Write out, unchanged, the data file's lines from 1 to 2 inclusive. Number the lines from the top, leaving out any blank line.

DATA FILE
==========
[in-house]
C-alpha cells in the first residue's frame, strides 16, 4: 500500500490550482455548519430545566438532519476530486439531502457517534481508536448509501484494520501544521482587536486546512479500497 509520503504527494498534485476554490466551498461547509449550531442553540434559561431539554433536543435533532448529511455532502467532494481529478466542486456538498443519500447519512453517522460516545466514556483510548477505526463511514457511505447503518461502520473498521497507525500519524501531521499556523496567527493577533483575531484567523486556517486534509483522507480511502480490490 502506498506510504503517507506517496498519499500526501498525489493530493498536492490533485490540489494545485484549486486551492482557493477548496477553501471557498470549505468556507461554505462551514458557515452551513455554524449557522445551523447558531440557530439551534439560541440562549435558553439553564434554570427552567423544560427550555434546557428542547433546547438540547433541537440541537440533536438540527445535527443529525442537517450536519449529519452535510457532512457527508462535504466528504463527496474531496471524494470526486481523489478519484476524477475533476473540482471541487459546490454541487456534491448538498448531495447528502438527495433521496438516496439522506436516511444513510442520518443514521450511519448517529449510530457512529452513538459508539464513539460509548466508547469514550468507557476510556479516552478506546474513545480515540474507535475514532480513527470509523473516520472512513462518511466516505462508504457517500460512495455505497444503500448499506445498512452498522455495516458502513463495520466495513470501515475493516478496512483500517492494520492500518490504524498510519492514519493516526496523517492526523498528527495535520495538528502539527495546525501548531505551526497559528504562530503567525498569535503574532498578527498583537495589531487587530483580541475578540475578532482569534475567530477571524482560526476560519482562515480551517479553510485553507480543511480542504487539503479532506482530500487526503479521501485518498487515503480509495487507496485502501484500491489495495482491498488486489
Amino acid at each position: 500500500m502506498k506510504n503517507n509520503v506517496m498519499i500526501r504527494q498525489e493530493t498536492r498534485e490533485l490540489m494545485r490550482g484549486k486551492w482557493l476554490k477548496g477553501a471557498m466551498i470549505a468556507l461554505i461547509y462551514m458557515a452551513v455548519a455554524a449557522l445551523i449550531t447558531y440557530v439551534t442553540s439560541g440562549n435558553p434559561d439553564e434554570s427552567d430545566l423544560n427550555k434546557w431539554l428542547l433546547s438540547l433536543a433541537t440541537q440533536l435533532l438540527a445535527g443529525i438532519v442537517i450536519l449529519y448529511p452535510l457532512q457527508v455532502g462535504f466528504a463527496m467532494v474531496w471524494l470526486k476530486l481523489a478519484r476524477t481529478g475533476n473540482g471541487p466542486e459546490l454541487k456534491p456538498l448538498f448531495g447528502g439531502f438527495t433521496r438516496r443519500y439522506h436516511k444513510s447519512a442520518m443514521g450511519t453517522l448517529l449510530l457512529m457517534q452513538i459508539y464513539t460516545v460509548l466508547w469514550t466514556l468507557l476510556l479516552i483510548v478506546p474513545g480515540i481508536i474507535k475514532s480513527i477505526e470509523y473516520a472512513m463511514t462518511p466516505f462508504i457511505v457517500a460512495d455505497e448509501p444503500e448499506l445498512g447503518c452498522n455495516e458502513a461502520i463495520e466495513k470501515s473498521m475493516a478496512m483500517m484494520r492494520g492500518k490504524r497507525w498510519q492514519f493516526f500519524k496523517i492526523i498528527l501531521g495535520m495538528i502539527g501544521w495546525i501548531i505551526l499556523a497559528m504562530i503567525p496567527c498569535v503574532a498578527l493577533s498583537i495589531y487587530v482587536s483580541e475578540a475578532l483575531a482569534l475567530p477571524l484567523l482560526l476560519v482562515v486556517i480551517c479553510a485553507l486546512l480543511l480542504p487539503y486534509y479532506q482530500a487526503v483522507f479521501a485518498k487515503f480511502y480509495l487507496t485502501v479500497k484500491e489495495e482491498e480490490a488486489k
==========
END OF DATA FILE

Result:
[in-house]
C-alpha cells in the first residue's frame, strides 16, 4: 500500500490550482455548519430545566438532519476530486439531502457517534481508536448509501484494520501544521482587536486546512479500497 509520503504527494498534485476554490466551498461547509449550531442553540434559561431539554433536543435533532448529511455532502467532494481529478466542486456538498443519500447519512453517522460516545466514556483510548477505526463511514457511505447503518461502520473498521497507525500519524501531521499556523496567527493577533483575531484567523486556517486534509483522507480511502480490490 502506498506510504503517507506517496498519499500526501498525489493530493498536492490533485490540489494545485484549486486551492482557493477548496477553501471557498470549505468556507461554505462551514458557515452551513455554524449557522445551523447558531440557530439551534439560541440562549435558553439553564434554570427552567423544560427550555434546557428542547433546547438540547433541537440541537440533536438540527445535527443529525442537517450536519449529519452535510457532512457527508462535504466528504463527496474531496471524494470526486481523489478519484476524477475533476473540482471541487459546490454541487456534491448538498448531495447528502438527495433521496438516496439522506436516511444513510442520518443514521450511519448517529449510530457512529452513538459508539464513539460509548466508547469514550468507557476510556479516552478506546474513545480515540474507535475514532480513527470509523473516520472512513462518511466516505462508504457517500460512495455505497444503500448499506445498512452498522455495516458502513463495520466495513470501515475493516478496512483500517492494520492500518490504524498510519492514519493516526496523517492526523498528527495535520495538528502539527495546525501548531505551526497559528504562530503567525498569535503574532498578527498583537495589531487587530483580541475578540475578532482569534475567530477571524482560526476560519482562515480551517479553510485553507480543511480542504487539503479532506482530500487526503479521501485518498487515503480509495487507496485502501484500491489495495482491498488486489